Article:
National politics

Don’t stop Believing

I enjoyed Boris Johnson’s column in the Telegraph today. It refers to two recent books: David Willetts’, “The Pinch” and Matt Ridley’s “The Rational Optimist”. Willetts’ book is a somewhat pessimistic presentation of the baby boomer generation and their consumption. Ridley’s title speaks for itself – Boris himself comes down on the side of sunny optimism. Tim Montgomerie at the ConservativeHome blog talks of Boris’ “captivating belief in human progress”.

As a late boomer myself who started work on a non-contributory pension in 1984 and saw his contemporaries having trouble finding work in the harsh recession of the early eighties I simply don’t buy into Willetts’ thesis.

On the other hand you can usefully compare the “musn’t grumble” generation we are losing now, who had childhoods stinted by the Great Depression and then had to fight a war and deal with over ten years of rationing, with the early boomers and say the later never had it so good but there is no good reason to suppose that today’s youngsters will have straightened, diminished lives.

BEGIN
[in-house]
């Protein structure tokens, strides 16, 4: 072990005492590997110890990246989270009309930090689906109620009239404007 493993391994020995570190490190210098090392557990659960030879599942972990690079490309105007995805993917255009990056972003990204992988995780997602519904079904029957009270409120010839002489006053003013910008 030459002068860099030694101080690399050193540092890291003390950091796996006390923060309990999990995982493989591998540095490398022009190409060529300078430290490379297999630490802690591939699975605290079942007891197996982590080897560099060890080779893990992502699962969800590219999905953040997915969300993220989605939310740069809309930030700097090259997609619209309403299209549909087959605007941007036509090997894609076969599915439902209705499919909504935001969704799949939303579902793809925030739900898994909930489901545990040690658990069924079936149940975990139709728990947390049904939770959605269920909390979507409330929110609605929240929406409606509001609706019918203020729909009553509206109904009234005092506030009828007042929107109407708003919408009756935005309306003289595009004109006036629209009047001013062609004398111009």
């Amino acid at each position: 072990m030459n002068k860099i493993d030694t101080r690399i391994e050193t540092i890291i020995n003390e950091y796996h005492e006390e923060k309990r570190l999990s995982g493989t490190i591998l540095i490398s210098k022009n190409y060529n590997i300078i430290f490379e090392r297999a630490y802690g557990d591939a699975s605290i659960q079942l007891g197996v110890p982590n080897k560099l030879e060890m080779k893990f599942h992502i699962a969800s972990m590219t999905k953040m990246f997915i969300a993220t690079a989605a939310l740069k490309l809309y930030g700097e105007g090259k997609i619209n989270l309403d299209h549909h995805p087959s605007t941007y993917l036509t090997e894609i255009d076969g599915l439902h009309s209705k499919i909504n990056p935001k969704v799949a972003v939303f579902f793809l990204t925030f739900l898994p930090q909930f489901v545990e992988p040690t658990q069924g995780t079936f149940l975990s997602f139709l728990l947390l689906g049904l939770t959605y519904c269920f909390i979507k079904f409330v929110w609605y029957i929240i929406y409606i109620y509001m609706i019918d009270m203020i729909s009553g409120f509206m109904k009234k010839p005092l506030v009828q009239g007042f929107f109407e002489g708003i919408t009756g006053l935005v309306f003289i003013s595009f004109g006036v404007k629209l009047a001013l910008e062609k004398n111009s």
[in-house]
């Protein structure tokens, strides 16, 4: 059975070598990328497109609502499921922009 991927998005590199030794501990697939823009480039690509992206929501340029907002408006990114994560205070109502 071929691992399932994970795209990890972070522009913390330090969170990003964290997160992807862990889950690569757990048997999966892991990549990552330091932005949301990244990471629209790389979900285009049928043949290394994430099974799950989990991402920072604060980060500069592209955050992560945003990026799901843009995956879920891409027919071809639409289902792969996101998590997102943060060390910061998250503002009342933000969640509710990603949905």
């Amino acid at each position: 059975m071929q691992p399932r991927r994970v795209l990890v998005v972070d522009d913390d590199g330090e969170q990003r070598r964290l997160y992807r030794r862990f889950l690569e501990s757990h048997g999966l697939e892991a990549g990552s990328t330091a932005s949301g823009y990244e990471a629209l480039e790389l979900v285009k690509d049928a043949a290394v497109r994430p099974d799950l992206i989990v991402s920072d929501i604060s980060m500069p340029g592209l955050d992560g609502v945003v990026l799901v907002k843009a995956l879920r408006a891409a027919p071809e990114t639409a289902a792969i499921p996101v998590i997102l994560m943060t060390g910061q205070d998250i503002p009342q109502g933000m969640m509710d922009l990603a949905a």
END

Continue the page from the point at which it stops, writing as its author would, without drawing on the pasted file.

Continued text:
On Saturday I was at an 18th birthday party (it’s a long story) and I was very amused when they all rushed to the dance floor to dance and sing along to Foreigner’s “Don’t stop Believing”. This record was made in 1981 and keeps finding new audiences through its use in movies. It has recently been covered in the Glee TV show. As a result this week the Glee version is still at 20 in the charts and the original itself is at 27. The song has a classic piano introduction, the obligatory rock guitar solo and one of the best hook lines in pop music. Watching 50 kids go mad to it reassured me that today’s kids will make it.

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